Well, let’s see: We had Elvis, Cher, Madonna, Prince, and now we have . . . Ji.
Pop-star narcissism in the classical world is usually ill-advised, and in any case is best attempted when the musician has established, world-class talent. Ji, a 22-year-old Juilliard student, made his Washington debut Tuesday at the Kennedy Center’s Terrace Theater, presented by the Young Concert Artists.
He is a pianist with an impressive keyboard command, but he is still searching for an authentic musical voice. And until he finds one, the presentation comes off as a bit much. From his two-letter name to his appearance (black open-collar shirt, sleeves rolled up to display either his well-defined forearm musculature or his tattoos or both), to the generic quality of his playing in the classical repertoire, Ji has some growing up to do.
I’ve nothing but praise for Ji’s fearless taming of Corigliano’s “Etude Fantasy,” a musical tsunami that left the audience pinned back against the wall. Despite all its musical anachronisms, the same goes for the Bach-Busoni Toccata, Adagio and Fugue, BWV 564, where he drew organ-like sonorities out of the instrument, playing forcefully without any sense of pounding. Ravel’s “La Valse” was also a tour de force, with admirable clarity in the opening pages and the painting of musical pictures even in the most difficult passages.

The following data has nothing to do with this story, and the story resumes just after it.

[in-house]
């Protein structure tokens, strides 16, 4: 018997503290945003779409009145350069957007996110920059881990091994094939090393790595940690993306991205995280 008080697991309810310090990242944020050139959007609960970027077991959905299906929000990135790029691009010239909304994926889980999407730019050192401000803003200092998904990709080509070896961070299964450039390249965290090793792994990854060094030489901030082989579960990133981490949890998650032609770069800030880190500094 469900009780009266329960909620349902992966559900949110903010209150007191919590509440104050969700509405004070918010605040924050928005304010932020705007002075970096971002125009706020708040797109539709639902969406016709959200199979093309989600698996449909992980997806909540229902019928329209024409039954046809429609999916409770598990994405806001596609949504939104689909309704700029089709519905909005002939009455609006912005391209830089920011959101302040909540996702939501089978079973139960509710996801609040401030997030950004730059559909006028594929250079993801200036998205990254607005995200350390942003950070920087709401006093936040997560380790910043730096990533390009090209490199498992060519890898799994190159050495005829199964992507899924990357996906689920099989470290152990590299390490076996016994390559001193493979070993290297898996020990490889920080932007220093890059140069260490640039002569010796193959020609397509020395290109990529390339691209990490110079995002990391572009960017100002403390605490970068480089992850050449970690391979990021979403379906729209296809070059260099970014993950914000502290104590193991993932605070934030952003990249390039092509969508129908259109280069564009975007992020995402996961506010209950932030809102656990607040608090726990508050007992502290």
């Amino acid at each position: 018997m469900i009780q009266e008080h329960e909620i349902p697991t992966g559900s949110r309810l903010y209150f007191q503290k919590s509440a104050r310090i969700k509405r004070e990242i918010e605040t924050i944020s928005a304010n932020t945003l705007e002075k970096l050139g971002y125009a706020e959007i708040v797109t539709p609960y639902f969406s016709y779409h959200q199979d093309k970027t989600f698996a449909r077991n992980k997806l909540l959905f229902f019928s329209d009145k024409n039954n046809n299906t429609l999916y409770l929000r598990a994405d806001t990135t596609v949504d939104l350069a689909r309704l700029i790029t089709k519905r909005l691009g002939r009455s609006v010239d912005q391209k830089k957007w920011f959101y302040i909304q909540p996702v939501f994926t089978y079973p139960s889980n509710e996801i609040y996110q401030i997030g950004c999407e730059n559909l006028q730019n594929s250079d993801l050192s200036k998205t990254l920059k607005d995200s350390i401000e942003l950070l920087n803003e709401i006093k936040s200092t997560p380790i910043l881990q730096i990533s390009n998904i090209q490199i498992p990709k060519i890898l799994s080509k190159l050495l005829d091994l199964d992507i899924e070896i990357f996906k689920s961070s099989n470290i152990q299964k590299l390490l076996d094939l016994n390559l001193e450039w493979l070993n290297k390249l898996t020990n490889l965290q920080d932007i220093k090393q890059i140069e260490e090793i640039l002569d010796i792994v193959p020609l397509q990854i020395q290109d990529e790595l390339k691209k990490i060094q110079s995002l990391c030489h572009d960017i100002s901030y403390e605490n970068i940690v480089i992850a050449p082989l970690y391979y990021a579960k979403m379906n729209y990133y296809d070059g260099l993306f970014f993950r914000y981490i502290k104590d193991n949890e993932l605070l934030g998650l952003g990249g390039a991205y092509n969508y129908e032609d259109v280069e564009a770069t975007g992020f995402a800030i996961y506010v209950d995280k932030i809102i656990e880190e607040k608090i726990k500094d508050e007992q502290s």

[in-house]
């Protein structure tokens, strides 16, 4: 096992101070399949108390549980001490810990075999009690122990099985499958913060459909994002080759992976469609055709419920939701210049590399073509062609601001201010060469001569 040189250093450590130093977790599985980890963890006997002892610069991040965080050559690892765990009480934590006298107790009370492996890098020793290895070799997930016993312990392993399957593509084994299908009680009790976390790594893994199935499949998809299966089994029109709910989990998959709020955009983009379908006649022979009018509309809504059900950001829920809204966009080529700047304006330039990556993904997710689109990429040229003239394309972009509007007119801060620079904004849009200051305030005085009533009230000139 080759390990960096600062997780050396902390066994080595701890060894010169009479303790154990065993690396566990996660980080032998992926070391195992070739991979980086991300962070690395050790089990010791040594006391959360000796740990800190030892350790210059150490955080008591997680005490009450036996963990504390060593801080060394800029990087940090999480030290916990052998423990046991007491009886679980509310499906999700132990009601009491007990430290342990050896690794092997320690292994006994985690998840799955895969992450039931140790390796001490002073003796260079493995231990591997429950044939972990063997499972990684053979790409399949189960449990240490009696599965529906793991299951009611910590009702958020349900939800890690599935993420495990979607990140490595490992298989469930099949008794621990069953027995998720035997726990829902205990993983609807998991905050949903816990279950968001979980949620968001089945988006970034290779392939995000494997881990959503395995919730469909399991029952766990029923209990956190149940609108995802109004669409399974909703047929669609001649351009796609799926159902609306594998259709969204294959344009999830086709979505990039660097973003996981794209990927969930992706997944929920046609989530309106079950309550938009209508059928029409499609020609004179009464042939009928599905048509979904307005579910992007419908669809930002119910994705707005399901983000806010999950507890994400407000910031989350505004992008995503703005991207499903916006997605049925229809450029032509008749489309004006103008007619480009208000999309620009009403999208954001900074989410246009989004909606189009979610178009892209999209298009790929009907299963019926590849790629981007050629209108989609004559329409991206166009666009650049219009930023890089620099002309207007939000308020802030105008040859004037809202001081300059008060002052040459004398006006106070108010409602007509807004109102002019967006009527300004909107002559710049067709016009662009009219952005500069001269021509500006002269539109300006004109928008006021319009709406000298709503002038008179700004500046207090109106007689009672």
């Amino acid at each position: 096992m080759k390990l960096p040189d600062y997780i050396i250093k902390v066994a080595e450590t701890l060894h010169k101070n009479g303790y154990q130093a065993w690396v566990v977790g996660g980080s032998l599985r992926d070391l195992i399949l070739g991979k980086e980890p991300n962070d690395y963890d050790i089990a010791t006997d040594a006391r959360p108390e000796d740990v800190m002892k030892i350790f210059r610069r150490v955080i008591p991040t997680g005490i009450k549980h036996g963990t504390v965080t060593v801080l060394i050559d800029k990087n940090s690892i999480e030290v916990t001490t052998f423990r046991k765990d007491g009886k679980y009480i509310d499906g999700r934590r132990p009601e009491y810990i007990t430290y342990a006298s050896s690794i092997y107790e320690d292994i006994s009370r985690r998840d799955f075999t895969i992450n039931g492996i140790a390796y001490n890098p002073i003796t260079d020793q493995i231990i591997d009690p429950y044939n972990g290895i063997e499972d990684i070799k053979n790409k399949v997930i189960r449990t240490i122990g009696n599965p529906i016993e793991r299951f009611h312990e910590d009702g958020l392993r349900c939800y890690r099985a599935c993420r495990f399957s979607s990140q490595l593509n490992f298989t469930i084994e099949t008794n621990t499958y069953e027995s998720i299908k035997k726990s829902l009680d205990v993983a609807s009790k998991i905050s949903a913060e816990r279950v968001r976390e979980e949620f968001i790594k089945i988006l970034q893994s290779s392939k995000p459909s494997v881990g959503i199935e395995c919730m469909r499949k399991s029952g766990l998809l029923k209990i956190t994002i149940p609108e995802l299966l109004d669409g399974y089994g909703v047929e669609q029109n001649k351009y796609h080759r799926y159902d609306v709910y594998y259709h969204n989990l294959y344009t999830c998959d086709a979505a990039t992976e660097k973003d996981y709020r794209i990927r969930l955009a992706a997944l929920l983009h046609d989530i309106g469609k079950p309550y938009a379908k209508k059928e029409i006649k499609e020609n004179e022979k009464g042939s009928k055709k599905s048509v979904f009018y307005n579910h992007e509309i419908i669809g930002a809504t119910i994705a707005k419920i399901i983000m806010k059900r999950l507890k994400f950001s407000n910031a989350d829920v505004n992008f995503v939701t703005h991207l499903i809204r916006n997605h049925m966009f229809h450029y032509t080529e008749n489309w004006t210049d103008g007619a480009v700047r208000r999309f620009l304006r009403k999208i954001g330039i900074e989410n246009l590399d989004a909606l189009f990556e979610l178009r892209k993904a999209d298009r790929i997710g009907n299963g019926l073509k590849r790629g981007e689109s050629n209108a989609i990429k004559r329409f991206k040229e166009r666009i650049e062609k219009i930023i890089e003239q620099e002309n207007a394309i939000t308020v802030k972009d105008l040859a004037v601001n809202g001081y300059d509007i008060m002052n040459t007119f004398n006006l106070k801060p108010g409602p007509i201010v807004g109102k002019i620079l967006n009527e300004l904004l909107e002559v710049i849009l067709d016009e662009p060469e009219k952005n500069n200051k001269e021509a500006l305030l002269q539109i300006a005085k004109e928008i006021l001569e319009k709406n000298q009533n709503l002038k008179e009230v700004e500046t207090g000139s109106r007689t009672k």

But Schubert’s “Impromptu in B-flat” lacked architecture: The variations sounded like separate pieces. And in the Bach Partita No. 1, Ji seemed to feel that steady time and a projection of long lines sufficed. But the music didn’t have any metrical feel, the notes kind of wafting along in space. And why so few repeats? And why was the Gigue so brutal?
I’d like to think my impressions would be the same had he dressed appropriately and had the program mentioned his last name. But packaging decisions are ultimately up to the artist, and only time will tell if the public will warm to Ji’s.
Battey is a freelance writer.